Understanding Bella Abzug requires reconciling some serious contradictions. While this book provides some hints, it still leaves one wondering exactly how Bella succeeded as well as she did. Her performance as a politician gets such mixed reviews that it’s hard to believe everyone is speaking of the same person.

On the one hand, everyone agrees that she had an extremely abrasive personality. Most of the people in this book describe her yelling and screaming and making nasty comments to them. One the other hand, she had a band of devoted friends and followers and was never estranged from her family. Where outsiders saw anger, they saw affection and dedication. When she needed them, they rallied around her.

Bella’s public appeal made her an international celebrity who could excite a crowd even of those who didn’t like her politics. But New York voters, from 1976 onward, chose someone else to represent them.

This is a tantalizing book. It tells some good stories, but makes you want more. Consider it a tasty appetizer to the serious biography of Bella Abzug that awaits its author.

* I worked on that campaign, and later interviewed many of those involved as part of a project to study women’s campaigns by the Center for the American Women and Politics. Ruth Mandel, then director of CAWP, incorporated my research into her book, In the Running: The New Woman Candidate, but it was not separately published.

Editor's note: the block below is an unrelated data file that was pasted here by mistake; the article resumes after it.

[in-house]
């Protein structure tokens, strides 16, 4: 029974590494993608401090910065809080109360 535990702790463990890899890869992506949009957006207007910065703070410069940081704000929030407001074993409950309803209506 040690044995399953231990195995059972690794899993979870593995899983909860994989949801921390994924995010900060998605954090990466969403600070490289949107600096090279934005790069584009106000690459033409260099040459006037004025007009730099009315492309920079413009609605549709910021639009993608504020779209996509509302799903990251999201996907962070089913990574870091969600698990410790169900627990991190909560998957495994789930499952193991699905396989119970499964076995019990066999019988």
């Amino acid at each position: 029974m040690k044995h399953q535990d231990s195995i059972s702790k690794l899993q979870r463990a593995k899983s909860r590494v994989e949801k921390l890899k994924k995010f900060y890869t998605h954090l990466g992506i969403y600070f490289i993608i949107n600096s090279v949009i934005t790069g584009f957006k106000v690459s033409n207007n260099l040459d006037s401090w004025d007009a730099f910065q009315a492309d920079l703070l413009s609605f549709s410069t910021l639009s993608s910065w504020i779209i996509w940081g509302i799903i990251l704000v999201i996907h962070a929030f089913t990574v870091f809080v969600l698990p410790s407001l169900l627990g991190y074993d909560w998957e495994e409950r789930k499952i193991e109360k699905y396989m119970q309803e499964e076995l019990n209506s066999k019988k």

Like everyone who knew her, I have my own Bella stories. I wrote one of them as part of my report on the Fourth World Conference on Women held in Beijing in 1995. Go to http://www.jofreeman.com/womenyear/beijingreport.htm and "find" Bella.


Jo Freeman’s next book, We Will Be Heard: Women’s Struggles for Political Power in the United States will be published by Rowman & Littlefield in March.

Jo Freeman is a political scientist and attorney. Her most recent book is At Berkeley in the Sixties: Education of an Activist (Indiana U. Press 2004). Her previous book, A Room at a Time: How Women Entered Party Politics, (Rowman and Littlefield, 2000) was reviewed by Emily Mitchell, a Senior Women Web Culture Watch critic.

Other books include The Politics of Women's Liberation, winner of the 1975 American Political Science Association's prize for the Best Scholarly Book on Women and Politics; five editions of Women: A Feminist Perspective (ed.). Jo edited Social Movements of the Sixties and Seventies and (with Victoria Johnson) as well as Waves of Protest: Social Movements Since the Sixties. She has a Ph.D. in Political Science from the University of Chicago and a J.D. from NYU's School of Law. Visit her website, www.jofreeman.com and email her at joreen@jofreeman.com

©2007 Jo Freeman for SeniorWomenWeb

Thursday, January 03, 2008

The Earth Moved: On the Remarkable Achievements of Earthworms

by Amy Stewart (Chapel Hill, NC: Algonquin Books of Chapel Hill, 2004. 213 pp.)

You might ask what's feminist about earthworms. Well, for one thing they have no gender discrimination problems - they're all part male and part female, and as I would find out from reading this book they choose their mates partly by which other worm is the right length to match up the male and female holes of each to each.